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Democratic Republic of the Congo

Yearbook 1999

Congo. Hard fighting was fought during the beginning of the year between the army and rebel forces. Both sides accused each other of massacres on civilians. In March, the African Cooperation Organization appointed OAU Zambia President Frederick Chiluba as mediator. However, the conflict was complicated in May, when Ernest Wamba dia Wamba was deposed as leader of the rebel movement Assembly for a Democratic Congo (RCD) and replaced by Emile Ilunga. RCD was divided into two factions, one of which was led by Wamba dia Wamba with headquarters in the city of Kisangani supported by Uganda, while a larger faction under Ilunga with headquarters in Goma was supported by Rwanda. Already in the fall of 1998, a smaller group had broken out of RCD and formed the Congolese Liberation Movement (MLC), led by Jean-Pierre Bemba. It dominated with Ugandan support parts of northern Democratic Republic of the Congo.

1999 Democratic Republic of the Congo

According to Countryaah official website, intensive peace efforts by several African governments in July led to a conference in Lusaka, Zambia, which resulted in a peace agreement. But only the six governments involved in the conflict - Congo, Angola, Zimbabwe and Namibia on the one hand, and Uganda and Rwanda on the other - signed. The rebels refused because RCD could not agree on who of Wamba dia Wamba or Ilunga would sign. RCD and MLC intensified the fighting, and an already difficult refugee situation was sped up.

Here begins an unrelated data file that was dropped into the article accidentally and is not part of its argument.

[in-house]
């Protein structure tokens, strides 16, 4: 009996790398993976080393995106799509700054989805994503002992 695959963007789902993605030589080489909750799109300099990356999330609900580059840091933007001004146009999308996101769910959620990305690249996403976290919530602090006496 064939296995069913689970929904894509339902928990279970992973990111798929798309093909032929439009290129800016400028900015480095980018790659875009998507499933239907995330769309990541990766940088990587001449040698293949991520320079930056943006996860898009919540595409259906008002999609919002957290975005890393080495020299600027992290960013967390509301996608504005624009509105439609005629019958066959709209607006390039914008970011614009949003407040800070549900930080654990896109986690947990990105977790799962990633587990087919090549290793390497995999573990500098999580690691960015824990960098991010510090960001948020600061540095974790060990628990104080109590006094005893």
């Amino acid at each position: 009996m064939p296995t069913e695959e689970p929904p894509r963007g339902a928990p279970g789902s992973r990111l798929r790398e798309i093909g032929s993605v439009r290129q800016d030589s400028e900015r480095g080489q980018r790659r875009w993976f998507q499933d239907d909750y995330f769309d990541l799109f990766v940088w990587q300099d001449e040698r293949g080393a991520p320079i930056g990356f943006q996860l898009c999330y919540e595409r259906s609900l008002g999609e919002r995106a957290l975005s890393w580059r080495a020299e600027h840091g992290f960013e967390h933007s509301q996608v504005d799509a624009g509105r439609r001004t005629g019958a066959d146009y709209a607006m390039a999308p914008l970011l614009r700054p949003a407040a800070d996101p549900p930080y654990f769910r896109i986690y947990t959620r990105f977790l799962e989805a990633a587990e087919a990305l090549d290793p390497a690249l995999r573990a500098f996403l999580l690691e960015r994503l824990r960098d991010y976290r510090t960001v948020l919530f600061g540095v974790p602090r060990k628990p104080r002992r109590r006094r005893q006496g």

The schism within the RCD reflected a growing disagreement between the Rwanda and Uganda allies, who were believed to have different views on how to end the war and carry out troop uprising. This conflict in August led to four days of fighting in Kisangani between regular allies from both countries. The fighting was interrupted following personal intervention by the leaders of both countries.

The MLC accepted the peace agreement on August 1, and both factions of RCD signed during August 31. Both Wamba dia Wamba and Ilunga were allowed to put their signatures on the document. The peace agreement stipulated immediate ceasefire and the formation of a joint military commission to oversee it. Subsequently, the United Nations would send military liaison officers to all countries concerned and a three-month national political dialogue followed by general elections.

After only a few weeks, however, accusations of a ceasefire were heard, and in November, both rebel movements said they considered the peace agreement to be outdated. Both RCD and MLC accused the government side of launching new offenses.

In the fall, the UN described the humanitarian situation in K. as disastrous. More than a million civilians had been made homeless, and severe malnutrition prevailed. Hundreds of thousands of starved people.

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